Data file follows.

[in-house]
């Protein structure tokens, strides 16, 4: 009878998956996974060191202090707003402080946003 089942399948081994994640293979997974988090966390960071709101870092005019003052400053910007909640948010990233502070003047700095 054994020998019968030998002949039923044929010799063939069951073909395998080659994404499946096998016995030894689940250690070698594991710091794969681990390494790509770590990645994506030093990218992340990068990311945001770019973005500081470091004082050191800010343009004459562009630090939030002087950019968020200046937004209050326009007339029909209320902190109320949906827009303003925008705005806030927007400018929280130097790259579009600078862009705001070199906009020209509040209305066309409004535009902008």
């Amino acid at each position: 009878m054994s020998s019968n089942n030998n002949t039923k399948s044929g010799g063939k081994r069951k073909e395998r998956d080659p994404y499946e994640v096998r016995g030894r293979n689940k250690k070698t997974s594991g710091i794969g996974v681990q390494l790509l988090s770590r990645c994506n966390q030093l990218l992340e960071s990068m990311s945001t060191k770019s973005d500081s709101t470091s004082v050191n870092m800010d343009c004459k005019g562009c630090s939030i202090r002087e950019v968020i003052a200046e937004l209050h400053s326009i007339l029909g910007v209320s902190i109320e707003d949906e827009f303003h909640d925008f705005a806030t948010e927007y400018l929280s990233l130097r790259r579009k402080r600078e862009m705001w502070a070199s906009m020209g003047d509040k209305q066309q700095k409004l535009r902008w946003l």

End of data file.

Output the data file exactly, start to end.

[in-house]
């Protein structure tokens, strides 16, 4: 009878998956996974060191202090707003402080946003 089942399948081994994640293979997974988090966390960071709101870092005019003052400053910007909640948010990233502070003047700095 054994020998019968030998002949039923044929010799063939069951073909395998080659994404499946096998016995030894689940250690070698594991710091794969681990390494790509770590990645994506030093990218992340990068990311945001770019973005500081470091004082050191800010343009004459562009630090939030002087950019968020200046937004209050326009007339029909209320902190109320949906827009303003925008705005806030927007400018929280130097790259579009600078862009705001070199906009020209509040209305066309409004535009902008």
């Amino acid at each position: 009878m054994s020998s019968n089942n030998n002949t039923k399948s044929g010799g063939k081994r069951k073909e395998r998956d080659p994404y499946e994640v096998r016995g030894r293979n689940k250690k070698t997974s594991g710091i794969g996974v681990q390494l790509l988090s770590r990645c994506n966390q030093l990218l992340e960071s990068m990311s945001t060191k770019s973005d500081s709101t470091s004082v050191n870092m800010d343009c004459k005019g562009c630090s939030i202090r002087e950019v968020i003052a200046e937004l209050h400053s326009i007339l029909g910007v209320s902190i109320e707003d949906e827009f303003h909640d925008f705005a806030t948010e927007y400018l929280s990233l130097r790259r579009k402080r600078e862009m705001w502070a070199s906009m020209g003047d509040k209305q066309q700095k409004l535009r902008w946003l």